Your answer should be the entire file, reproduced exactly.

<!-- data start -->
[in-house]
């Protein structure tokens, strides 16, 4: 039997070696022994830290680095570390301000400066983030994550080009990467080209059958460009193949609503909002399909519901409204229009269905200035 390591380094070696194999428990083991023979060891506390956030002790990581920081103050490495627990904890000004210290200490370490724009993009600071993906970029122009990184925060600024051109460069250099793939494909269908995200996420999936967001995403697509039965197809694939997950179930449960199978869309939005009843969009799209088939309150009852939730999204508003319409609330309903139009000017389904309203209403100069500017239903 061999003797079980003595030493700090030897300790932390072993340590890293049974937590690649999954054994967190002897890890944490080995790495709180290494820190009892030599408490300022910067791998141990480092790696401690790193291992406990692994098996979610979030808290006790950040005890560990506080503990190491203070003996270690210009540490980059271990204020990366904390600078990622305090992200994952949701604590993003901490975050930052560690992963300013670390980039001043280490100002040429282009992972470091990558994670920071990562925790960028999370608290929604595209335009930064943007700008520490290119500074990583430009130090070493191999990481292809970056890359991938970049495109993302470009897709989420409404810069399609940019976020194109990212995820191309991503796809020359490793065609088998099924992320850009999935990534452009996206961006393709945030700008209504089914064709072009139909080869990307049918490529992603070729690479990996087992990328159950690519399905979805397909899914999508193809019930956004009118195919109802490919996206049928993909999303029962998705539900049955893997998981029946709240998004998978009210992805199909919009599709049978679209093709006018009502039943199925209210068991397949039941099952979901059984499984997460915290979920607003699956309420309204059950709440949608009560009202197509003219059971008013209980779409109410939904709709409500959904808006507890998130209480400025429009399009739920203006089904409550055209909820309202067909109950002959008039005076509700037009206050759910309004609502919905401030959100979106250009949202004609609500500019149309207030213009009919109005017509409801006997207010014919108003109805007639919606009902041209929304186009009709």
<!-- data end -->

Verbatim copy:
[in-house]
């Protein structure tokens, strides 16, 4: 039997070696022994830290680095570390301000400066983030994550080009990467080209059958460009193949609503909002399909519901409204229009269905200035 390591380094070696194999428990083991023979060891506390956030002790990581920081103050490495627990904890000004210290200490370490724009993009600071993906970029122009990184925060600024051109460069250099793939494909269908995200996420999936967001995403697509039965197809694939997950179930449960199978869309939005009843969009799209088939309150009852939730999204508003319409609330309903139009000017389904309203209403100069500017239903 061999003797079980003595030493700090030897300790932390072993340590890293049974937590690649999954054994967190002897890890944490080995790495709180290494820190009892030599408490300022910067791998141990480092790696401690790193291992406990692994098996979610979030808290006790950040005890560990506080503990190491203070003996270690210009540490980059271990204020990366904390600078990622305090992200994952949701604590993003901490975050930052560690992963300013670390980039001043280490100002040429282009992972470091990558994670920071990562925790960028999370608290929604595209335009930064943007700008520490290119500074990583430009130090070493191999990481292809970056890359991938970049495109993302470009897709989420409404810069399609940019976020194109990212995820191309991503796809020359490793065609088998099924992320850009999935990534452009996206961006393709945030700008209504089914064709072009139909080869990307049918490529992603070729690479990996087992990328159950690519399905979805397909899914999508193809019930956004009118195919109802490919996206049928993909999303029962998705539900049955893997998981029946709240998004998978009210992805199909919009599709049978679209093709006018009502039943199925209210068991397949039941099952979901059984499984997460915290979920607003699956309420309204059950709440949608009560009202197509003219059971008013209980779409109410939904709709409500959904808006507890998130209480400025429009399009739920203006089904409550055209909820309202067909109950002959008039005076509700037009206050759910309004609502919905401030959100979106250009949202004609609500500019149309207030213009009919109005017509409801006997207010014919108003109805007639919606009902041209929304186009009709």